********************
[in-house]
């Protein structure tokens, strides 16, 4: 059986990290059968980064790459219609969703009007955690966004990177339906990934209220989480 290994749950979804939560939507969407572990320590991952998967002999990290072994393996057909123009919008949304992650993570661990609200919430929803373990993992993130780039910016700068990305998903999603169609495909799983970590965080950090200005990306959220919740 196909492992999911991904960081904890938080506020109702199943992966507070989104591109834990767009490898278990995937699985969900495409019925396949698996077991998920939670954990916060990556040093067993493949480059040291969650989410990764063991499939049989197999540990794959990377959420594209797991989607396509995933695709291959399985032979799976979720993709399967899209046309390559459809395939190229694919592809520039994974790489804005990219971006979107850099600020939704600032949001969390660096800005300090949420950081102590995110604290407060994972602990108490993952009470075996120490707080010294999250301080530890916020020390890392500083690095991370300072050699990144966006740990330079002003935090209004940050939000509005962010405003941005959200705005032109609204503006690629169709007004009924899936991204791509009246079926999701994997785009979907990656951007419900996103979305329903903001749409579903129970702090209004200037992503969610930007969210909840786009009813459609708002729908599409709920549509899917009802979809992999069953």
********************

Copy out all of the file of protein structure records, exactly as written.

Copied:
[in-house]
């Protein structure tokens, strides 16, 4: 059986990290059968980064790459219609969703009007955690966004990177339906990934209220989480 290994749950979804939560939507969407572990320590991952998967002999990290072994393996057909123009919008949304992650993570661990609200919430929803373990993992993130780039910016700068990305998903999603169609495909799983970590965080950090200005990306959220919740 196909492992999911991904960081904890938080506020109702199943992966507070989104591109834990767009490898278990995937699985969900495409019925396949698996077991998920939670954990916060990556040093067993493949480059040291969650989410990764063991499939049989197999540990794959990377959420594209797991989607396509995933695709291959399985032979799976979720993709399967899209046309390559459809395939190229694919592809520039994974790489804005990219971006979107850099600020939704600032949001969390660096800005300090949420950081102590995110604290407060994972602990108490993952009470075996120490707080010294999250301080530890916020020390890392500083690095991370300072050699990144966006740990330079002003935090209004940050939000509005962010405003941005959200705005032109609204503006690629169709007004009924899936991204791509009246079926999701994997785009979907990656951007419900996103979305329903903001749409579903129970702090209004200037992503969610930007969210909840786009009813459609708002729908599409709920549509899917009802979809992999069953």